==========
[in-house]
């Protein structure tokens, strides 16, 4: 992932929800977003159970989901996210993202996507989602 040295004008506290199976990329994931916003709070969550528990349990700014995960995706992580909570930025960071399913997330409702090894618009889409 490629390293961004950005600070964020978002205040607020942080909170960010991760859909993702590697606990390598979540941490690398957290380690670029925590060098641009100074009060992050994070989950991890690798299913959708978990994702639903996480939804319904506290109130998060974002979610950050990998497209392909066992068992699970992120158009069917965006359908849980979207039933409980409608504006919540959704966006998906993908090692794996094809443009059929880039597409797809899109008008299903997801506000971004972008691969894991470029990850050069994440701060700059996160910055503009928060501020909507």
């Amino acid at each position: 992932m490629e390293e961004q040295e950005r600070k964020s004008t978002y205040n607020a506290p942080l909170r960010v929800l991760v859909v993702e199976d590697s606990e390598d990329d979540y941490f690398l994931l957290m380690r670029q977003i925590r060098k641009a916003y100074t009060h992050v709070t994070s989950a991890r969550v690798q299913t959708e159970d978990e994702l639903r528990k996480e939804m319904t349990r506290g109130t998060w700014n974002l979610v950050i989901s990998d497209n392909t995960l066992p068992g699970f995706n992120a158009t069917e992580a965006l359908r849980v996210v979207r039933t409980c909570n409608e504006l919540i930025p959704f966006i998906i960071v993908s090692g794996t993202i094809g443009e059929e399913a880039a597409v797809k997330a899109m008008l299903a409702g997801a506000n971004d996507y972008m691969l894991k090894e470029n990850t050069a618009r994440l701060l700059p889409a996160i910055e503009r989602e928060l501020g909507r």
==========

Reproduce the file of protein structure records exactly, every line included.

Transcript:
[in-house]
């Protein structure tokens, strides 16, 4: 992932929800977003159970989901996210993202996507989602 040295004008506290199976990329994931916003709070969550528990349990700014995960995706992580909570930025960071399913997330409702090894618009889409 490629390293961004950005600070964020978002205040607020942080909170960010991760859909993702590697606990390598979540941490690398957290380690670029925590060098641009100074009060992050994070989950991890690798299913959708978990994702639903996480939804319904506290109130998060974002979610950050990998497209392909066992068992699970992120158009069917965006359908849980979207039933409980409608504006919540959704966006998906993908090692794996094809443009059929880039597409797809899109008008299903997801506000971004972008691969894991470029990850050069994440701060700059996160910055503009928060501020909507």
């Amino acid at each position: 992932m490629e390293e961004q040295e950005r600070k964020s004008t978002y205040n607020a506290p942080l909170r960010v929800l991760v859909v993702e199976d590697s606990e390598d990329d979540y941490f690398l994931l957290m380690r670029q977003i925590r060098k641009a916003y100074t009060h992050v709070t994070s989950a991890r969550v690798q299913t959708e159970d978990e994702l639903r528990k996480e939804m319904t349990r506290g109130t998060w700014n974002l979610v950050i989901s990998d497209n392909t995960l066992p068992g699970f995706n992120a158009t069917e992580a965006l359908r849980v996210v979207r039933t409980c909570n409608e504006l919540i930025p959704f966006i998906i960071v993908s090692g794996t993202i094809g443009e059929e399913a880039a597409v797809k997330a899109m008008l299903a409702g997801a506000n971004d996507y972008m691969l894991k090894e470029n990850t050069a618009r994440l701060l700059p889409a996160i910055e503009r989602e928060l501020g909507r």